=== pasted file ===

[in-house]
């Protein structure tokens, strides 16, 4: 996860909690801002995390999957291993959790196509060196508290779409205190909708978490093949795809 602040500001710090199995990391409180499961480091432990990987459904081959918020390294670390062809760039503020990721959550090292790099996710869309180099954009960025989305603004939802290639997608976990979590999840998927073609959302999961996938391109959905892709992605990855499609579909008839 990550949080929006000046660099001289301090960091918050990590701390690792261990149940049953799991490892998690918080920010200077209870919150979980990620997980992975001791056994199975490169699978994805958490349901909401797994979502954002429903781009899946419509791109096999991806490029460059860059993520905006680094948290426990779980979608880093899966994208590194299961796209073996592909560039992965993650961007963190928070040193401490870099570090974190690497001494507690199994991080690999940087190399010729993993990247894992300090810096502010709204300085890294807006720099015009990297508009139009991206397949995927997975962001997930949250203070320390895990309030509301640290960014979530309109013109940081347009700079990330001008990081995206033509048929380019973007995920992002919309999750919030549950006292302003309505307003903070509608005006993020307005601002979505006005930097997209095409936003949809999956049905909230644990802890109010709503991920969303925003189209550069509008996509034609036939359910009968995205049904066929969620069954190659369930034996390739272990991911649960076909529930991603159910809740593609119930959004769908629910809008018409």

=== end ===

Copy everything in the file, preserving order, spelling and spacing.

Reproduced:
[in-house]
């Protein structure tokens, strides 16, 4: 996860909690801002995390999957291993959790196509060196508290779409205190909708978490093949795809 602040500001710090199995990391409180499961480091432990990987459904081959918020390294670390062809760039503020990721959550090292790099996710869309180099954009960025989305603004939802290639997608976990979590999840998927073609959302999961996938391109959905892709992605990855499609579909008839 990550949080929006000046660099001289301090960091918050990590701390690792261990149940049953799991490892998690918080920010200077209870919150979980990620997980992975001791056994199975490169699978994805958490349901909401797994979502954002429903781009899946419509791109096999991806490029460059860059993520905006680094948290426990779980979608880093899966994208590194299961796209073996592909560039992965993650961007963190928070040193401490870099570090974190690497001494507690199994991080690999940087190399010729993993990247894992300090810096502010709204300085890294807006720099015009990297508009139009991206397949995927997975962001997930949250203070320390895990309030509301640290960014979530309109013109940081347009700079990330001008990081995206033509048929380019973007995920992002919309999750919030549950006292302003309505307003903070509608005006993020307005601002979505006005930097997209095409936003949809999956049905909230644990802890109010709503991920969303925003189209550069509008996509034609036939359910009968995205049904066929969620069954190659369930034996390739272990991911649960076909529930991603159910809740593609119930959004769908629910809008018409």